You’ve tried everything to change your dog’s “bad behavior,” such as pulling on the leash or jumping up on houseguests. Nothing seems to work and you may have concluded the dog doesn’t respect you…or perhaps just doesn’t get it.
While interrupting bad behavior can effectively stop an event in action, it doesn’t teach your dog an alternative, preferred behavior for next time.
For example, if you bump your knee into your Lab’s chest when he joyfully jumps on guests entering your home, the dog might learn not to jump. After all, a knee in the chest doesn’t feel good. But — this action gives no information on how your dog should act. If my wife kneed my chest every time I arrived home and kissed her, I would naturally ask, “Well, what do you want me to do?”
Since dogs can’t communicate like that, desired actions must be conveyed another way.
Positive Reinforcement Works
Positive reinforcement training shows dogs what they should do instead of what they shouldn’t (like jumping on visitors). They can be encouraged to run to another room to snatch a toy when guests arrive, or perhaps sit instead of jump when they want attention.
Continually using an action like kneeing a dog can erode the human-animal bond – a common outcome of punishment. That’s because the dog, happy to see people, is confused. At best, she won’t greet people with such enthusiasm. At worst, she may respond aggressively. And who can blame her?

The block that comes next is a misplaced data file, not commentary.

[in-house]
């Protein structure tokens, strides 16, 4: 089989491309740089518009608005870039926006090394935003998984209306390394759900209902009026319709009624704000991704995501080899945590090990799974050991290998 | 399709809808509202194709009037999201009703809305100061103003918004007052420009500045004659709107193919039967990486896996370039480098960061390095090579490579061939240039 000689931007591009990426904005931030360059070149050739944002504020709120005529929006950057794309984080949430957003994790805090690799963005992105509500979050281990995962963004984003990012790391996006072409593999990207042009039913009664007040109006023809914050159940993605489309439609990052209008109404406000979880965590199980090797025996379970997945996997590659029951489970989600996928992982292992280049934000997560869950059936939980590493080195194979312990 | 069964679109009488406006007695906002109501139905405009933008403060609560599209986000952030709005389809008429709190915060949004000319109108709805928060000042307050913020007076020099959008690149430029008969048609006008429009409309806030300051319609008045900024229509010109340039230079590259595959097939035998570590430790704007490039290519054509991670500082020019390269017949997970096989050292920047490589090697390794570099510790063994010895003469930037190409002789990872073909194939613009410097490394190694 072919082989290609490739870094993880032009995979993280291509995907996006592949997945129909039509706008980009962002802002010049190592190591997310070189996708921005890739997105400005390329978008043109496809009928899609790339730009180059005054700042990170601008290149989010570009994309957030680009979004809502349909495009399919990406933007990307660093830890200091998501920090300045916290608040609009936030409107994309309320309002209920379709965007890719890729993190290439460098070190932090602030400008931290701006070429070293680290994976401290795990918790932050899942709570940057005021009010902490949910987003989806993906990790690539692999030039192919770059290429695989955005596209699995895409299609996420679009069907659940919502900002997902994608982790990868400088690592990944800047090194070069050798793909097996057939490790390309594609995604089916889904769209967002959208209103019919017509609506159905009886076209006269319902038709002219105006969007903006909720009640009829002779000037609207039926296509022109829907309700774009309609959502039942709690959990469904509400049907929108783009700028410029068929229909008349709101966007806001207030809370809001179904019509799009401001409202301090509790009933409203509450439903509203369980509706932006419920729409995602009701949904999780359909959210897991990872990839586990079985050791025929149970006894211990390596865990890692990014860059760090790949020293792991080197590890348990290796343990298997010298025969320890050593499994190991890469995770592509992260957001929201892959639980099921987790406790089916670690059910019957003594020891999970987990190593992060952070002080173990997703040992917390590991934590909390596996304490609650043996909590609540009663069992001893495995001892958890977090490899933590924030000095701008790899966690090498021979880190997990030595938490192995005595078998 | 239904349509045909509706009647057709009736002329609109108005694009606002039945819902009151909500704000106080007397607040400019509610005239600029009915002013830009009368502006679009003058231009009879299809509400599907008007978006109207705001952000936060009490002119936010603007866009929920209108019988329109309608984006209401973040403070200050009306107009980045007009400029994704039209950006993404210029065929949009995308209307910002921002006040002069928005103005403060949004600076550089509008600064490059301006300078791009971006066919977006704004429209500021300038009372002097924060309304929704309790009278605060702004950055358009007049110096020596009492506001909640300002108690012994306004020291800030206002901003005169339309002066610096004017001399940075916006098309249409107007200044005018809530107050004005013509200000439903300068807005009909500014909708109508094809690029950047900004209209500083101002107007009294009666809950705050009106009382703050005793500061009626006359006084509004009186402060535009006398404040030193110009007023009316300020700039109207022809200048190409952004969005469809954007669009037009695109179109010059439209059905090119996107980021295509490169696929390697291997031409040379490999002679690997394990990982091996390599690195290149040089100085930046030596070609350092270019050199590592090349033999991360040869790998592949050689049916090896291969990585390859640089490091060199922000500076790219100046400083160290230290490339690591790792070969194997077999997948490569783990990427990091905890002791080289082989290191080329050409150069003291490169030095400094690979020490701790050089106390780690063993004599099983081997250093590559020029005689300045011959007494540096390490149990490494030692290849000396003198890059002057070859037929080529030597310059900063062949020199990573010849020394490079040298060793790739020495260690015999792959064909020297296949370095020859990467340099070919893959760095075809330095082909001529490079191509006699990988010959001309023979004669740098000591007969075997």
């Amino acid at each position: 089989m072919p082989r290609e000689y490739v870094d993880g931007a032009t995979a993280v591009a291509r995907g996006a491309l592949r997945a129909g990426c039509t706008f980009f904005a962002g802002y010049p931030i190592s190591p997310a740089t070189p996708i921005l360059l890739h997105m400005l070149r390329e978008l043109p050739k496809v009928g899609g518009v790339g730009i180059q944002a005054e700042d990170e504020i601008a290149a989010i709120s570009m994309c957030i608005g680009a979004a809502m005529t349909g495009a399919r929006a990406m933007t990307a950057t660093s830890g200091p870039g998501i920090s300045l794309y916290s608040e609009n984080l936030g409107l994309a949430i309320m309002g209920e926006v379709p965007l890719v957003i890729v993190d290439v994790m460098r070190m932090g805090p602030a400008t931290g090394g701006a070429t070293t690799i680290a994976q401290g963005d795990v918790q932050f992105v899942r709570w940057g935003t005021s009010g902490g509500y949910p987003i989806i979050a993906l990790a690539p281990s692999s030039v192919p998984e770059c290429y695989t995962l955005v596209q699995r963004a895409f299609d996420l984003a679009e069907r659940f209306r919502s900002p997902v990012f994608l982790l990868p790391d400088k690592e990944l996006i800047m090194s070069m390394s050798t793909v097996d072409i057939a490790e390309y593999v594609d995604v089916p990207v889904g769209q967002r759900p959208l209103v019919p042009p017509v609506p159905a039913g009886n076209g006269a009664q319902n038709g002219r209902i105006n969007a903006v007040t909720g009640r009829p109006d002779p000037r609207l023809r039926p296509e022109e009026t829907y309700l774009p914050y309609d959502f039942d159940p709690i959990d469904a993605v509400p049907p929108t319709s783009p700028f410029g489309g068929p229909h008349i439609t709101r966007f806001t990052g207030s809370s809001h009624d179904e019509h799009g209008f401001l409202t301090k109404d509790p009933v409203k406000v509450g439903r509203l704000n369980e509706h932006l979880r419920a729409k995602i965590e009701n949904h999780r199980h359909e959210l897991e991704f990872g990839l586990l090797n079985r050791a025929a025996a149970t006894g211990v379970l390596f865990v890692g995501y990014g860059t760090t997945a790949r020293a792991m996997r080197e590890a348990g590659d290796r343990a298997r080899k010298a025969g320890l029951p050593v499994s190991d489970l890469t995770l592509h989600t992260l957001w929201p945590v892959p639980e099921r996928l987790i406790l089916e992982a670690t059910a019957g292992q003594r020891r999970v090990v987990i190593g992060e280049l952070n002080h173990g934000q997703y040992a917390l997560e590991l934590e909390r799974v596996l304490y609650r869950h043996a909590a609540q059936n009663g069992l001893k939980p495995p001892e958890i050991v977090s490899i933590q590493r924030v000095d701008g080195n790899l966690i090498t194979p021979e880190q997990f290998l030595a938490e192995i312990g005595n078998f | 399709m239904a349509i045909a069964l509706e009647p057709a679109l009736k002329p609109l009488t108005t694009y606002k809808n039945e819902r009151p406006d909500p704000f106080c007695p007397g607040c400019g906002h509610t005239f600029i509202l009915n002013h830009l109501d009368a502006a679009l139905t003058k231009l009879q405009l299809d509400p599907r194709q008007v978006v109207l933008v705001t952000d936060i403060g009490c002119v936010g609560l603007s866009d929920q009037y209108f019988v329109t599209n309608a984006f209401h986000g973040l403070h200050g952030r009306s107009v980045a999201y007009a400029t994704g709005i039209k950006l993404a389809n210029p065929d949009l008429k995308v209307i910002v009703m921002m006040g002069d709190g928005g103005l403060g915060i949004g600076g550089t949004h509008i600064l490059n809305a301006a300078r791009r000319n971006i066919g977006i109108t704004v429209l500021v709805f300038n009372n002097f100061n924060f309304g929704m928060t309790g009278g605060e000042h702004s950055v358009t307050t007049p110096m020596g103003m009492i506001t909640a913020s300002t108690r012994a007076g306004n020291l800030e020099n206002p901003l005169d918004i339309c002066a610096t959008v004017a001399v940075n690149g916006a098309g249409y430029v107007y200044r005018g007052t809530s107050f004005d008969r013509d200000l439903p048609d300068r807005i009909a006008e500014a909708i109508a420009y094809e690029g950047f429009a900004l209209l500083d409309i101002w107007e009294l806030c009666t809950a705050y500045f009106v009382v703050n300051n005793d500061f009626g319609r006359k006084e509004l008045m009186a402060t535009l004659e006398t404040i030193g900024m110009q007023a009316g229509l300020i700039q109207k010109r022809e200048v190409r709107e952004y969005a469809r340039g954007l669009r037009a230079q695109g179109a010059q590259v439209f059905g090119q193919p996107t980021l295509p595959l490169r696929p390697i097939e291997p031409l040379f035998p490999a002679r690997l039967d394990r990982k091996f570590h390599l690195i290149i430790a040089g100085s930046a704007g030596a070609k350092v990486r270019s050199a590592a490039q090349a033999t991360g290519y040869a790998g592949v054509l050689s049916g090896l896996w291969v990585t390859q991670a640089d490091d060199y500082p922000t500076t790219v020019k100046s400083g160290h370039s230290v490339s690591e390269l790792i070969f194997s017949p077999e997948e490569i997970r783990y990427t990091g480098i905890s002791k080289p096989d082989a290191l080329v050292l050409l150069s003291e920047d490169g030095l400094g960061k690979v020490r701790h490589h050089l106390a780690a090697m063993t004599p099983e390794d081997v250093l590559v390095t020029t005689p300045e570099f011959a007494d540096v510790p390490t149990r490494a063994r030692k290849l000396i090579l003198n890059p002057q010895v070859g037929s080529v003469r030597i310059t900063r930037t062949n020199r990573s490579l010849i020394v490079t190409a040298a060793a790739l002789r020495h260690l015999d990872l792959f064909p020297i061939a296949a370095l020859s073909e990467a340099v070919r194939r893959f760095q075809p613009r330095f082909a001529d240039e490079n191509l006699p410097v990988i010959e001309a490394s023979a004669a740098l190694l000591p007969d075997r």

With positive reinforcement, dogs modify behavior, and catch on quickly.
The moment your pup succeeds at a desired task or behavior, offer a special, tasty treat you use only for this purpose. The treat should not only excite your pup, but also be fairly easy for you to deliver and for the puppy to eat. The key is instant gratification. A great treat I recommend is Vita Bone Chewy Sticks. They’re soft, aromatic and tasty, and are easily broken into bite-sized bits ideal for training.
Remember, as you offer the treat, provide repeated praise in an upbeat, happy voice. Immediately afterward, it’s a great idea to play with your pup for a time, as this provides additional positive reinforcement.
Finding a Trainer
Not everyone has the time or inclination to train or re-train a dog. The good news is, there is plenty of qualified help. I strongly support any pet parent who seeks help in properly training their dog, whether just for basic tips or to modify undesirable behavior(s).
An online search of your area will provide numerous options in training, as well as reviews by people who have used the trainers and companies listed. The following resources are also great for helping choose a qualified trainer who really fits your and your dog’s needs. Each site has a ‘Finder’ for trainers in your area.
- Victoria Stillwell: positively.com
- Karen Pryor: karenpryoracademy.com
- International Association of Animal Behavior Consultants: iaabc.org
When you’re ready to begin, if you’ll be participating in a group session, I recommend auditing the class first. If you see wagging tails and smiling faces, they’re probably using positive reinforcement. Dogs learn best this way, and the learning isfun — for both of you.
Steve Dale, CABC (certified animal behavior consultant), reaches more pet owners than any other pet journalist in America as a newspaper columnist, radio host, blogger, television expert and author of "Good Dog." He is also an avid animal advocate and expert in positive training.